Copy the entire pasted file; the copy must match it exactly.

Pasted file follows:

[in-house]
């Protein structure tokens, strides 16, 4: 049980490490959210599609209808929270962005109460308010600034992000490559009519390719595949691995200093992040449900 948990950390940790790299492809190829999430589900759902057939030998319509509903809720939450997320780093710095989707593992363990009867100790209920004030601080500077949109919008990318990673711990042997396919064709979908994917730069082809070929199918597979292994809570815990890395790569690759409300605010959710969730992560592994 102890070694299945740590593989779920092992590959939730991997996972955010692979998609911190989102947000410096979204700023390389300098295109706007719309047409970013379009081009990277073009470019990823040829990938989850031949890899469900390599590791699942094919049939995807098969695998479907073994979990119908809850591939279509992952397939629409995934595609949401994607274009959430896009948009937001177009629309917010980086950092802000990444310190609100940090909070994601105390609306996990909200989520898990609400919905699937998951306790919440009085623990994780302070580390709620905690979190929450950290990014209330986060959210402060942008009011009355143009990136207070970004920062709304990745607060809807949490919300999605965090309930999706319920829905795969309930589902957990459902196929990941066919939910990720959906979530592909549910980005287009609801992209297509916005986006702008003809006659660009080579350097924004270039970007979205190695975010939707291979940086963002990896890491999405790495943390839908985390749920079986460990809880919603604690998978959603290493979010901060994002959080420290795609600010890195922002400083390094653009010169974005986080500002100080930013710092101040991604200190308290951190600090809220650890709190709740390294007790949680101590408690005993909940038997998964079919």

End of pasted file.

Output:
[in-house]
């Protein structure tokens, strides 16, 4: 049980490490959210599609209808929270962005109460308010600034992000490559009519390719595949691995200093992040449900 948990950390940790790299492809190829999430589900759902057939030998319509509903809720939450997320780093710095989707593992363990009867100790209920004030601080500077949109919008990318990673711990042997396919064709979908994917730069082809070929199918597979292994809570815990890395790569690759409300605010959710969730992560592994 102890070694299945740590593989779920092992590959939730991997996972955010692979998609911190989102947000410096979204700023390389300098295109706007719309047409970013379009081009990277073009470019990823040829990938989850031949890899469900390599590791699942094919049939995807098969695998479907073994979990119908809850591939279509992952397939629409995934595609949401994607274009959430896009948009937001177009629309917010980086950092802000990444310190609100940090909070994601105390609306996990909200989520898990609400919905699937998951306790919440009085623990994780302070580390709620905690979190929450950290990014209330986060959210402060942008009011009355143009990136207070970004920062709304990745607060809807949490919300999605965090309930999706319920829905795969309930589902957990459902196929990941066919939910990720959906979530592909549910980005287009609801992209297509916005986006702008003809006659660009080579350097924004270039970007979205190695975010939707291979940086963002990896890491999405790495943390839908985390749920079986460990809880919603604690998978959603290493979010901060994002959080420290795609600010890195922002400083390094653009010169974005986080500002100080930013710092101040991604200190308290951190600090809220650890709190709740390294007790949680101590408690005993909940038997998964079919």